September 16, 2009

Pasta carbonara

They say adding constraints to a creative process will keep the creative spark alive, and apparently this principle totally applies to my relationship with food.
Tonight's dinner exists because we have no milk, no onions, no bread, no greens, and we are tired of bean soup (I made a very mediocre soup). What we did have were: really good farmer's market bacon, frozen green peas, two eggs, and pasta.

Or I thought we had pasta.

Since we didn't, I had to make some. By hand. Because kneading dough is a great way to blow off steam, and because by then I was set on having pasta carbonara for dinner.

My previous attempts at homemade pasta have been pretty poor. Learning to handle dough (thanks to bread-baking) made the outcome a whole lot better this time around. The real secret to getting lovely smooth fresh pasta dough is giving it multiple rests throughout the mixing, kneading, and rolling out processes. Five minutes after mixing for gluten formation and starch hydration, then a good 5+ minutes of kneading (it's a stiff dough), then a few 1-2 minute rests while rolling out to counteract the dough's inherent elasticity.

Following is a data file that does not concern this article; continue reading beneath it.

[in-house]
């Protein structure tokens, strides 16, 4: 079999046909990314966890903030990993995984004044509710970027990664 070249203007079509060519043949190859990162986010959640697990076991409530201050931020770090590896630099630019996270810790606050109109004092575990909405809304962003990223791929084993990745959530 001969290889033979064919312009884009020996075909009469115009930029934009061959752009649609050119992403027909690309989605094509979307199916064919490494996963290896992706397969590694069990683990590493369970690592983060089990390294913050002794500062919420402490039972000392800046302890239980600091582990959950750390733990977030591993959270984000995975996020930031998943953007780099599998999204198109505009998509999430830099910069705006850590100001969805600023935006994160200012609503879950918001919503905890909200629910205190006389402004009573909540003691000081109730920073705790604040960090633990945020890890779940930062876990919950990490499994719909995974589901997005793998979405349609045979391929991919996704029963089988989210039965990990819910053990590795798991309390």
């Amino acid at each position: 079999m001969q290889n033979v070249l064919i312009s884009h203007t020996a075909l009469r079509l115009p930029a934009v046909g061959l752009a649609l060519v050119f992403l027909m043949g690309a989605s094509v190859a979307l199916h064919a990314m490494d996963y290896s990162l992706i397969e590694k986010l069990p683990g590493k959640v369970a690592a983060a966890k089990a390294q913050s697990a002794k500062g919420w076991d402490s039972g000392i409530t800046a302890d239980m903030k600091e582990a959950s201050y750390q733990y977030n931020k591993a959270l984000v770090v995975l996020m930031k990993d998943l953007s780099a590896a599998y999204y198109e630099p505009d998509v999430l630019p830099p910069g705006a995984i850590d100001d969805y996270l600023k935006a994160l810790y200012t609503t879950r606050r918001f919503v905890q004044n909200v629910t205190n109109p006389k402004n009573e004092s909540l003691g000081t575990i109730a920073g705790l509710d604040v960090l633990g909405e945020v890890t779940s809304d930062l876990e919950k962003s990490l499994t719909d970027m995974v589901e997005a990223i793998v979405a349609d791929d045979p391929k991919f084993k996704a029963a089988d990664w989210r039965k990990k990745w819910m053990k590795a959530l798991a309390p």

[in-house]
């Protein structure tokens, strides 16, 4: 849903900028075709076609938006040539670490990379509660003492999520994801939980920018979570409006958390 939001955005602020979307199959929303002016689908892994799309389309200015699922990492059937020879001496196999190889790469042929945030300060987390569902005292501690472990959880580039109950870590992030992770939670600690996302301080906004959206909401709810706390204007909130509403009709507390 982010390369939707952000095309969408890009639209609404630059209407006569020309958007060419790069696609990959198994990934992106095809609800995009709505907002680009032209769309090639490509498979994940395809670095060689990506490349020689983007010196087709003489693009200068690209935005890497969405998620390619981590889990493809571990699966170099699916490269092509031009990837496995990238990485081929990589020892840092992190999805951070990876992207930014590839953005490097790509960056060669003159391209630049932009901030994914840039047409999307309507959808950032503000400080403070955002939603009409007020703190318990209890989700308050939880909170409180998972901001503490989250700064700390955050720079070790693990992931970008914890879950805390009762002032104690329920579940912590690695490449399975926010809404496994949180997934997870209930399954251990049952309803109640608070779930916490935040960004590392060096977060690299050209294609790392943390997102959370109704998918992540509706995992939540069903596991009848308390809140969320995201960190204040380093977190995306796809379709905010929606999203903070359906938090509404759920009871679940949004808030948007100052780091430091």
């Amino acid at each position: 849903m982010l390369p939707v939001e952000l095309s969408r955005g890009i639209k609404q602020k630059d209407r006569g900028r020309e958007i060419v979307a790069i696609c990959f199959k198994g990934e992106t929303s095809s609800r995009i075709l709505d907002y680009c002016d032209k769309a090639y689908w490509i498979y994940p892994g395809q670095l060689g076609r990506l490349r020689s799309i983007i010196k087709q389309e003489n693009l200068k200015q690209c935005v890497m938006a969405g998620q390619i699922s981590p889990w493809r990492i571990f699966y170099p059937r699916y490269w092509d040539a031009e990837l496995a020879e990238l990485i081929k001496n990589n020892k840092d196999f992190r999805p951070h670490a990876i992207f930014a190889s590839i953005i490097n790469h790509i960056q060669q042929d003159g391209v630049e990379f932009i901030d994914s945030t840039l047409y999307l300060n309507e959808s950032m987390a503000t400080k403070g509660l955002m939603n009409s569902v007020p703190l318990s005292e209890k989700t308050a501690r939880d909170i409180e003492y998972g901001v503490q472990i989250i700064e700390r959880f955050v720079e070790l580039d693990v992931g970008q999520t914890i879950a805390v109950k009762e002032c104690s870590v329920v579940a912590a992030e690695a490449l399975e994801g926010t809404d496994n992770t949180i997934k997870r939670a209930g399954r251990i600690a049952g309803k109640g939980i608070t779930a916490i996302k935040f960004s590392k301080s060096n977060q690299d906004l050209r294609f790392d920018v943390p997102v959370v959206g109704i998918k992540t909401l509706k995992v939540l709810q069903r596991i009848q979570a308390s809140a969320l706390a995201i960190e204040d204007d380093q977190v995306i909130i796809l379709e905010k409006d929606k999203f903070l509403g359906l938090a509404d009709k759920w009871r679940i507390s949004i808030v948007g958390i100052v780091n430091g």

I started out with the Italian grandmother method: cracking an egg into a little well made in a mound of flour. I wound up adding another egg's worth of water to the dough to extend it, since one egg doesn't make for very much dough.

Rolled out, floured well, rolled up, and sliced like (rustic) fettucine:

I had to unroll the noodles and dust them with more flour immediately after cutting to keep the cut edges from sticking.

BACON. Bacon which we got from a charming meat and pork sausage vendor who said his family was Jewish.

Would have used onions. Instead you get minced garlic.

GREEN THINGS. And salt & black pepper were added at some point.

I prepared the remaining egg to use as the carbonara "sauce" by beating it with a pinch of salt and some water (so I wouldn't wind up with an accidental omelette)

Shortly after this point, I gave the noodles a quick tumble in boiling water too cook (they just need a minute) and added them to the pan. More salt to taste, a few grinds of black pepper once plated, and a generous grating of Parmesan followed:

I'm eager to try making fresh pasta again and possibly freezing little pasta nests for future use, because fresh pasta is fucking amazing.

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